About a week after September 11, 2001 (ever to be known as 9/11) I flew into New York City to be a grant panelist for the Rockefeller Foundation’s arts program. Flying into New York the aftermath of the destruction of the Twin Towers could still be seen as an eerie cloud and haze that embraced the site of the attacks. Walking through the streets there were flyers posted everywhere that detailed the names and descriptions of the missing and dead. I sat in a room for the arts panel that gave me a birds eye view of the destruction. This experience of sights, smells, and art in NYC began my European tour of 2001!
Once the panel was over I was off to Paris, France where I was going to make a rendezvous with musicians I had not seen or played with in over twenty years! Trumpet whirlwind, Rasul Siddik, and Bass virtuoso, James Lewis, were a part of my musical life post the dissolution of my renowned band, The Pyramids. During the 80s both James and Rasul left the San Francisco Bay Area for Paris in search of artistic freedom and work. They have been ex-patriots living in Europe ever since. Over the years I stayed somewhat in touch with Rasul and James and when I wanted to put together a band for my next European tour I thought of them.
Arriving in Paris it was a wonderful Reunion! We rehearsed the music in a classic Parisian cellar that James had procured. Ichiro Onoe who is a wonderfully inventive drummer joined us. Rasul was one of the first members of my nascent performing arts company, Cultural Odyssey circa 1980. I introduced him to the theatrical arts and he introduced me to Burkhard Hennen and the Moers New Music Festival in 1980, which really connected me to the European jazz scene once again. James was a part of my 1978 Ensemble that received one of the first California Arts Council touring grants.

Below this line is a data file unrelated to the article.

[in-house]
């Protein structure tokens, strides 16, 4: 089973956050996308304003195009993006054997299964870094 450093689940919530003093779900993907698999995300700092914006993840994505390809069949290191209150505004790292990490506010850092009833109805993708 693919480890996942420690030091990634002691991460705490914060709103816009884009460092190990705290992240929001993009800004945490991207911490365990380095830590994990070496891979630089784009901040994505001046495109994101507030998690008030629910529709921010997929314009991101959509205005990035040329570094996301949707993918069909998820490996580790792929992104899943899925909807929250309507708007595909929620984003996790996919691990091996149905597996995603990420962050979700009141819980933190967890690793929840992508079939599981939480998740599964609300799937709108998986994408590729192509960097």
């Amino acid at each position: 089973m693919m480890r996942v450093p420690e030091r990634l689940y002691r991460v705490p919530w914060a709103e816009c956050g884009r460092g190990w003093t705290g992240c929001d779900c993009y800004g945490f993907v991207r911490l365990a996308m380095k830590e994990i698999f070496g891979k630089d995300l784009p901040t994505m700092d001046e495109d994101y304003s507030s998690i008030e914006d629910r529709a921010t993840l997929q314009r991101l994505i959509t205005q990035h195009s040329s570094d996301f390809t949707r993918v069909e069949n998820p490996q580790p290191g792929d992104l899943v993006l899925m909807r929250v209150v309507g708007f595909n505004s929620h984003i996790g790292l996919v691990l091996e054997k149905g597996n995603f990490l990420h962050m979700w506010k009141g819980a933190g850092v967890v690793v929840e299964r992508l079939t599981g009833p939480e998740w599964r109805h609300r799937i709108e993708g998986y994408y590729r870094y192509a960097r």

Now, here we were many years later in a Parisian cellar, rehearsing, drinking wine, reminiscing and playing my compositions predominately but also some of Rasul’s as well. However, what really gave the music its fire and spirit was the spontaneity that resulted after the “head” of the composition was played. During the solos we would take it anywhere! Everywhere! Nowhere! Somewhere! Just fire breathing, bopping and weaving, hoofing and dreaming! It was a remarkable time. A beautiful time after the tragedy of 9/11. It was as if we were playing to the spirits of all of those departed. “We are here!” Still standing! Still Blowing to the spirits! Stomping and swinging…free spirits one and all!” – Idris Ackamoor, August 8, 2013
released February 4, 2017
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